NASHVILLE, Tenn. (WKRN) — Tension between Republicans and Democrats this session in Tennessee has been steadily growing since the start.
But Monday night, the brakes fell off and it arguably sped toward chaos, as lawmakers had to be separated from each other.
“It wasn’t out of control, we had protesters,” Speaker of the House Cameron Sexton (R-Crossville) said. “We’ve had protesters for a lot of years, and it’s been fine.”
Protesters in the House chamber began shouting and Sexton had to order THP to escort them out. As it happened, lawmakers took videos on their phones.
Jones was recording next to the head and face of Rep. Justin Lafferty (R-Knoxville) when he said Lafferty hit his phone out of his hand.
“I can tell you what I saw happen. What I was having to do was remove people from the balcony because of disorderly conduct,” Sexton said. “So, I was focused, having to get the troopers because the troopers could not hear me ask them to clear the balcony for that disruption.”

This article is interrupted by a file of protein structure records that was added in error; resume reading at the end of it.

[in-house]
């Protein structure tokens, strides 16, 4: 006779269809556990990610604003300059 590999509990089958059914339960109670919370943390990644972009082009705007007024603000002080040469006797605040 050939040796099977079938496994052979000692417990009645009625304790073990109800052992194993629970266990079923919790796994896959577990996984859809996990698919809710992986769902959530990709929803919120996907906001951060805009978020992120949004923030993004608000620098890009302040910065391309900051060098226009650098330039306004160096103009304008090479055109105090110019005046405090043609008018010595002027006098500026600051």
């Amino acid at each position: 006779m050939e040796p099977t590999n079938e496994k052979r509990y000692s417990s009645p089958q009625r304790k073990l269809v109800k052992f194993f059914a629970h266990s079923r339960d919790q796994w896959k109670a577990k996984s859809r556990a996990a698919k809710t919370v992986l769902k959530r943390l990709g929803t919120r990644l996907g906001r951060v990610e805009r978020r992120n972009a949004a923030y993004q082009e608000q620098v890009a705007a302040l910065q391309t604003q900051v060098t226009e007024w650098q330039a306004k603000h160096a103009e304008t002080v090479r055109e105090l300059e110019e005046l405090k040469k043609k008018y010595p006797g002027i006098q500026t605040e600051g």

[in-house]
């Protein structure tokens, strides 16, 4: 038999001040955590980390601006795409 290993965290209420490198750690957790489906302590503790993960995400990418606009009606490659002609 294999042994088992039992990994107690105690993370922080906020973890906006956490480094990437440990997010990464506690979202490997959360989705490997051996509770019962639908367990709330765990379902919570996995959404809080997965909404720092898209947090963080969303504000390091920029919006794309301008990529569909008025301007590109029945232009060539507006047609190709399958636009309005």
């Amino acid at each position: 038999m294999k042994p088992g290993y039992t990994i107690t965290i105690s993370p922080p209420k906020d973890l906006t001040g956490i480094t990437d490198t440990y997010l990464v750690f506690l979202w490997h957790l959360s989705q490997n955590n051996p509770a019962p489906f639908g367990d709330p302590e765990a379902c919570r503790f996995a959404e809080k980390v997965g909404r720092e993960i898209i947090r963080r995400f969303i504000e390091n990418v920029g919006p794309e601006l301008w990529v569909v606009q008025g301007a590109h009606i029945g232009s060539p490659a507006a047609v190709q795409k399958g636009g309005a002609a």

The whole day saw emotion running at an all-time high. In the morning, thousands of students rallied to protest gun laws in Tennessee.
“I’m right back where I was four years ago, crying,” former Parkland resident Jessica Kaufman, 15, said. “It’s just been hard to think that nothing’s been changed, and there’s still protests going on about everything.”
Then, later on in the evening, elementary school students and parents sang and chanted outside the House chamber, forcing a tunnel for House lawmakers to walk through.
Protesters are planning another event Thursday, which will see the vote for expulsion for the self-labeled ‘Tennessee Three.’
The expected move to expel could drive the already-deep wedge between parties even deeper.
“We’re trying not to get Washington here. The problem you have with Washington is no one’s holding them accountable for their actions,” Sexton said. “These individuals have to be held accountable. We hold people accountable every single day.”
The three didn’t see it the same way.
“I’m not here today to plead mercy to say, you know, you cut me, you took me off committee,” Jones said Monday. “They’re threatening to expel us, they’re trying to make an example. This is a political lynching.”
Sexton countered that the offense is unprecedented, thus it justifies an unprecedented punishment.
“This offense has never happened in 200 years. Two hundred years,” he said. “So, if this doesn’t rise to that level, then what does?”